The Metaphysis of Gender. Not Simply a Woman (or a Man).
Is a metaphysically sound objectivist account of sexed identity possible? Do gender categories exist because we recognize real distinctions in the world or because we agree to use gender terms while according to them categorical force? In this paper, I defend a non-realistic view of gender categories vis-à-vis Sally Haslanger’s recent attempt to argue in favor of a “thin” metaphysical realism of gender categories.
The presentation is divided in two parts. In the first, I present Haslanger’s view, as characterized by the two following theses: (i) there is an objective basis for gender distinction; and (ii) this basis is not the product of discursive effect. In my analysis, particular attention is given to her critique of anti-objectivism in relation to sexual categories and to the so-called “ubiquity of mediation thesis”, i. e., that all of our access to reality is mediated by language and knowledge. In the second part, I show why Haslanger’s approach is inadequate, by showing that sexed entities are neither natural kinds (i.e. common essences which a group may share), nor “objective types” (i.e. unities without an underlying essence). Here is a more detailed layout of my argument.
There is a genuinely metaphysical disagreement about whether our gender classifications capture a natural kind or a social kind. According to the genuine nominalist, the world by itself can’t tell us what gender is and humans create categories of sexual preference and behavior: a person is regarded as a “woman” or “man” because they are induced to believe that humans are either “woman” or “man”. Realists hold that this is not the case: humans are differentiated sexually as the woman/man dichotomy exists in reality. Haslanger is critical of both approaches: according to her, gender is an “objective type” (a group of things that have a certain unity) and a social kind of unity (not discursively constructed). On her approach, there is some non-random or non-arbitrary basis for the gender unity and this unity is not a matter of sharing properties. Haslanger’s idea is that gender as a concept is discursively constructed, but gender by itself is independent of us.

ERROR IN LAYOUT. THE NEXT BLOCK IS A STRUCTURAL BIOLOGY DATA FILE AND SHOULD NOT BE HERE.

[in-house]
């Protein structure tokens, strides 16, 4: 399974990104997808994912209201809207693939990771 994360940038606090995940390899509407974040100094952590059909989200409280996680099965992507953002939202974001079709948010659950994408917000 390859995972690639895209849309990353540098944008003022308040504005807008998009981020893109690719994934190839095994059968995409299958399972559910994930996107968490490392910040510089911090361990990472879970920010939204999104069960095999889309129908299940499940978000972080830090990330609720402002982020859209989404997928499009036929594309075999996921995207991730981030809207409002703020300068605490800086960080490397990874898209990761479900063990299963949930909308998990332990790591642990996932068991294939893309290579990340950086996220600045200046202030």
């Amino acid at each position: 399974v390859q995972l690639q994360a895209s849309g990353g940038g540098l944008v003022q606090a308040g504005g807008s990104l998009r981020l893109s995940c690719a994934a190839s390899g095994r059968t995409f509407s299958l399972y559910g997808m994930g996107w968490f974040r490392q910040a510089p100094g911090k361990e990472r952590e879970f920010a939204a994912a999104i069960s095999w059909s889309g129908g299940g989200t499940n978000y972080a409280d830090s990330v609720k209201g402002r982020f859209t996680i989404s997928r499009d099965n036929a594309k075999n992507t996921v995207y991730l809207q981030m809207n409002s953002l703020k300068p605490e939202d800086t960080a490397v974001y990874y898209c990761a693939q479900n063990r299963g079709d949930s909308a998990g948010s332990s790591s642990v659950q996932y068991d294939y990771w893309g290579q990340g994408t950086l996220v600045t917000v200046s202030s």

Unfortunaly, Haslanger’s defense of objectivism is given without specifying what precisely is objective about sexual difference, and a conflict – I will suggest – emerges between her realistic view and her social constructionist accounts of gender. More specifically, Haslanger’s account falls short of two defects. It does not adequately capture the fact that each person’s gender identity is unique. Furthermore, it disconnects gender from the fact that criteria for distinguishing sexes differ across times and places. These defects, I argue, may be resolved by thinking of gender as referring to tropes, that is particularized property manifestation can only exist in one location at one time. Womanness, for example, is neither the special way a woman participates in a universal, nor a peculiar quality of a woman, but simply something that a particular person – and that person alone – has. Such a way of thinking about gender allows us to see a woman without identifying common attributes that all women have, or without implying that all women have a common – natural or social – identity and to explain what it is for two tokens (individual instances) to be of the same type in terms of resemblance. As result, I conclude, one’s gender may not be entirely stable and there is no feature of identity or unity itself that all women share.